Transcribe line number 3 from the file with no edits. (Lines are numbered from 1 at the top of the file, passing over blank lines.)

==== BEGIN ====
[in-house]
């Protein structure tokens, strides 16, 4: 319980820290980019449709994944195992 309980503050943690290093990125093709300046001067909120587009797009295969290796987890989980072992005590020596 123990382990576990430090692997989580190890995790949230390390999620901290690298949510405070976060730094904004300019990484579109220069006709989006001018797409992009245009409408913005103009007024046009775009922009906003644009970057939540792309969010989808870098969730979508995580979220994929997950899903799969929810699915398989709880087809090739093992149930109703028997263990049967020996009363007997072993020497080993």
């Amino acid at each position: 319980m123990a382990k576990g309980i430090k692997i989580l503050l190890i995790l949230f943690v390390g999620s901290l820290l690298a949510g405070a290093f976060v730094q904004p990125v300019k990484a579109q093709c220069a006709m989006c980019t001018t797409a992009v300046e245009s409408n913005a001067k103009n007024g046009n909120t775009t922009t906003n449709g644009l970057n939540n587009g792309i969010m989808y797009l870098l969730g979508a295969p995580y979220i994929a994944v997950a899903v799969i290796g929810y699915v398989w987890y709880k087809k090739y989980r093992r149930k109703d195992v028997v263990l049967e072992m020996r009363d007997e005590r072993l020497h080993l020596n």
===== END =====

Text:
């Amino acid at each position: 319980m123990a382990k576990g309980i430090k692997i989580l503050l190890i995790l949230f943690v390390g999620s901290l820290l690298a949510g405070a290093f976060v730094q904004p990125v300019k990484a579109q093709c220069a006709m989006c980019t001018t797409a992009v300046e245009s409408n913005a001067k103009n007024g046009n909120t775009t922009t906003n449709g644009l970057n939540n587009g792309i969010m989808y797009l870098l969730g979508a295969p995580y979220i994929a994944v997950a899903v799969i290796g929810y699915v398989w987890y709880k087809k090739y989980r093992r149930k109703d195992v028997v263990l049967e072992m020996r009363d007997e005590r072993l020497h080993l020596n």